Friday, November 20, 2009

NaNoReVisMo #5: galumphing towards triumph

A little while ago, INTERN posted about a fictitious Character Transformation Bazooka which could make characters have deep realisations and catharses instantly, with no justification.

There are a few other weapons of mass manuscript destruction (WMMD) in the arsenal.

One is the Triumph Bomb, or T-Bomb.

If you go see just about any movie that's playing in a mainstream theatre, there's bound to be at least one scene involving a Moment of Triumph: the submarine crew realizes they've fixed their leaking vessel just in time (hugs, shouts, and meaningful apologies ensue) or a pair of starcrossed mental defectives realizes they're meant for each other and triumphantly race to the nearest marriage office.

These moments of triumph usually happen after about ninety minutes of false starts, dissapointments, and disasters.

One comment INTERN finds herself writing frequently in novel critiques is that the moments of triumph in the story come too soon, or make no sense, or seem to drop out of the sky with nothing to warn their approach but a faint whistle on the breeze. There haven't been enough obstacles or disasters to make the triumph meaningful—or the stakes were too low for anyone to care.

T-bombs are especially rampant in manuscripts that involve the following:

-unrequited love
-battles (literal battles. like, with axes and longswords).
-stories with quirky mysteries (particularly in YA and MG books)
-stories about overcoming bullies (particularly in YA and MG)
-characters with diseases
-stories involving sports

Actually, it is possible to drop a T-bomb in just about any kind of novel.

INTERN has been doing a lot of research into this triumph thing, and has found that really effective triumphs in novels happen only after one or a few of the following have happened in the story:

-a character has had to sacrifice something
-a character has had to make a high-stakes choice or moral decision
-a character has tried several other options and failed
-a character has suffered a hard loss or injury over the course of struggling towards a particular goal
-a character has, indeed, been struggling in some way, not floating along easily.
-a character has been forced to change significantly
-a character has undergone real trials and conflicts pertaining to the goal

If none of these things have happened, but your characters are still smiling weepily and holding each other while Chariots of Fire plays in the background, they're probably the victims of a T-Bomb. Edit at will!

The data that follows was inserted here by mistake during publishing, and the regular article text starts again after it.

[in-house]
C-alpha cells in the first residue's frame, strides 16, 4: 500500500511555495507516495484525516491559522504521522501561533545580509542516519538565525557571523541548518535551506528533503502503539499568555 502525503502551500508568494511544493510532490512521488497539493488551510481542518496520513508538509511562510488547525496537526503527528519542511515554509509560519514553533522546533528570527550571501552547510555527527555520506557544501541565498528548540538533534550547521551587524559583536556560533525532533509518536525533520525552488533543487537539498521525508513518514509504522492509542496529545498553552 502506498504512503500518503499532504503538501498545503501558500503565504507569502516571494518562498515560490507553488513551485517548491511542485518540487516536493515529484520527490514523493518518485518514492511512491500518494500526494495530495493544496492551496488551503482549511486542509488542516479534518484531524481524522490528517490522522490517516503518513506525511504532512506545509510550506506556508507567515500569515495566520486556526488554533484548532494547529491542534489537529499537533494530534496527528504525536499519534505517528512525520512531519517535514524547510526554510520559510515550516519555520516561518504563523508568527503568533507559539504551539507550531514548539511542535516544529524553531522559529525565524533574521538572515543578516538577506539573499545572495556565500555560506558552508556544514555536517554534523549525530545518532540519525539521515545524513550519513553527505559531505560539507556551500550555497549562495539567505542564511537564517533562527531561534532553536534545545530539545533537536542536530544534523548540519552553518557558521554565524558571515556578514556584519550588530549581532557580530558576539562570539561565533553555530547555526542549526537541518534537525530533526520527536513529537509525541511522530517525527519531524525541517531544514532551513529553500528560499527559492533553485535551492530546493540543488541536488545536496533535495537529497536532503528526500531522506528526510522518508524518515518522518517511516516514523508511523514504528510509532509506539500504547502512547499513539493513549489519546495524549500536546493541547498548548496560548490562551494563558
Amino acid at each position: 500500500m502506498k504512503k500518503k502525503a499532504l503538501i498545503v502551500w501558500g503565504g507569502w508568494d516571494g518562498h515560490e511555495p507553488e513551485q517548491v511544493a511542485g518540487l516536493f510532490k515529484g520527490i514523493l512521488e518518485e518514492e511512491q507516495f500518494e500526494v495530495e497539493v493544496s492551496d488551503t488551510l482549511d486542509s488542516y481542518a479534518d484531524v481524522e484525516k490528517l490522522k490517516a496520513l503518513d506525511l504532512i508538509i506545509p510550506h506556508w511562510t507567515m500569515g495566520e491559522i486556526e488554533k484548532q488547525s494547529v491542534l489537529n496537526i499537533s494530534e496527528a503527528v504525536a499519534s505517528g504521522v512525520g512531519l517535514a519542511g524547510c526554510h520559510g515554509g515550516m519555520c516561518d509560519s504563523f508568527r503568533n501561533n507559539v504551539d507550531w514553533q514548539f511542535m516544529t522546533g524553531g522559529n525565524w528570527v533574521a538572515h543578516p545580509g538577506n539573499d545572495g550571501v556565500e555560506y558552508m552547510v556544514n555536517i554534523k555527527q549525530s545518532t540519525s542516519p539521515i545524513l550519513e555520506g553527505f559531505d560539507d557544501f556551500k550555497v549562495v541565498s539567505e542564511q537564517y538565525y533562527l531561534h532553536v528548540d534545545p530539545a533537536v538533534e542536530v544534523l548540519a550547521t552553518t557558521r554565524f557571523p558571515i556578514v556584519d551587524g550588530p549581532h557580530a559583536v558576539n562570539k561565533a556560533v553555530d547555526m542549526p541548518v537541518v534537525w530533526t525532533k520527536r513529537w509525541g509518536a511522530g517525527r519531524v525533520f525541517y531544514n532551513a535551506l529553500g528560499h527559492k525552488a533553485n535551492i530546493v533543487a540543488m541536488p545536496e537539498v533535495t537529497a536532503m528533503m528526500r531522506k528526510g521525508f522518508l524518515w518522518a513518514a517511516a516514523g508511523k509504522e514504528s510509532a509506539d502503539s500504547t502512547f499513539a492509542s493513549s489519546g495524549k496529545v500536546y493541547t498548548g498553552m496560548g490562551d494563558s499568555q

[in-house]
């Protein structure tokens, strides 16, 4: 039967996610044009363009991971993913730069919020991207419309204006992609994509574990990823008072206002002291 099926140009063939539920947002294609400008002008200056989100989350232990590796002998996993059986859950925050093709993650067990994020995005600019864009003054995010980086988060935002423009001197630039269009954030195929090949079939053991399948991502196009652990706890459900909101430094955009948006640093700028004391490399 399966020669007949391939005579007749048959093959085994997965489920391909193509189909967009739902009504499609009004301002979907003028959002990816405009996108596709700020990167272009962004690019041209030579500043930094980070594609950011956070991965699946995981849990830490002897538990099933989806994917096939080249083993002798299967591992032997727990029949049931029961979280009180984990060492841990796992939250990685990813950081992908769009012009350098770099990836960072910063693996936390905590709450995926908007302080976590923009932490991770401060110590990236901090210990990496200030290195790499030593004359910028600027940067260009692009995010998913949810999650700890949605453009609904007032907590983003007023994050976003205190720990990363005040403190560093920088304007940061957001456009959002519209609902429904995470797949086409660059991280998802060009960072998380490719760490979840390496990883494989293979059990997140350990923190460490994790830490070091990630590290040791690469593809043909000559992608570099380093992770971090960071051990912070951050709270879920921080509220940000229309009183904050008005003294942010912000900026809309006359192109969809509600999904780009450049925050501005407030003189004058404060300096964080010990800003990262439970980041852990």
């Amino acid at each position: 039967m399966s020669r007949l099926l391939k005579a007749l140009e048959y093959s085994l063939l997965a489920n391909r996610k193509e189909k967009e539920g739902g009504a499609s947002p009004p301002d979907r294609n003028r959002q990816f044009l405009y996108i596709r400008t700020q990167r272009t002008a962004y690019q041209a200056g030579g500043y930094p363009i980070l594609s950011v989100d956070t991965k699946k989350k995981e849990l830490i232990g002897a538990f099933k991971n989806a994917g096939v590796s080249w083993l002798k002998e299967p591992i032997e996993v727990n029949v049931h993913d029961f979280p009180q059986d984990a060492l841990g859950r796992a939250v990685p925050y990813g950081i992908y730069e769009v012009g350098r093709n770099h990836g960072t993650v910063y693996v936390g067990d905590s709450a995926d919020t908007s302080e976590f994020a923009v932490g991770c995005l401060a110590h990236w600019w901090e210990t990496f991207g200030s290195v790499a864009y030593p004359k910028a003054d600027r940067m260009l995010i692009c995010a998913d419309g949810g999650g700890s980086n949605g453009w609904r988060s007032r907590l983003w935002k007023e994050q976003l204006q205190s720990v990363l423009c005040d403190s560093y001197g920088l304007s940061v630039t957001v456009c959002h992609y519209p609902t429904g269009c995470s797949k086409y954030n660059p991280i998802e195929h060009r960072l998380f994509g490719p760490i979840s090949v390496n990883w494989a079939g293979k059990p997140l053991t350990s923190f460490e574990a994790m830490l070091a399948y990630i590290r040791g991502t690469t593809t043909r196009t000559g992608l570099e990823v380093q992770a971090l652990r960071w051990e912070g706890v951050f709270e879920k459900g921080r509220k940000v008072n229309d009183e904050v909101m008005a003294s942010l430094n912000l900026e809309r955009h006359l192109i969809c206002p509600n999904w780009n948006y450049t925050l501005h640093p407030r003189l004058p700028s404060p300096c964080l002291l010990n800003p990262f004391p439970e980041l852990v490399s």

**

INTERN is heading out for an extended Thanksgiving visit with her family, so she will be away for the next week. Have courage, revisioneers, and good luck!

18 comments:

  1. Equilibrium disturbed.

    Unsuccesful struggle to restore equilibrium in three efforts.

    Anagnorisis.

    Unequivocal, irrevocable transformation.

    Peripetia.

    Triumph.

    Equilibrium restored.

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  2. George and the Dragon, a delightfully terrible movie, which somehow manages to remain delightful overall, has one of these about ten minutes in. George is going home to settle down. He gets home and sees his dad again. And the music swells, and they start to shout, and hug, and cry, and it's the funniest thing ever. "I knew you'd come, I knew it!"

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  3. Thanks. I find your list of situations which precede an effective triumph very helpful. Happy Thanksgiving. I hope your meal will not involve harvested quinoa or glucose gel.

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  4. Have a wonderful Thanksgiving Holiday!

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  5. I LOVE THIS :). It is just so true, and something I had to go back and correct in my own manuscript ;). Great points!

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  6. This is great! I'll be recommending this to all my writer friends :)

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  7. Hmm. After reviewing this list, I have a minor concern ---

    "INTERN has been doing a lot of research into this triumph thing, and has found that really effective triumphs in novels happen only after one or a few of the following have happened in the story:

    -a character has had to sacrifice something
    -a character has had to make a high-stakes choice or moral decision
    -a character has tried several other options and failed
    -a character has suffered a hard loss or injury over the course of struggling towards a particular goal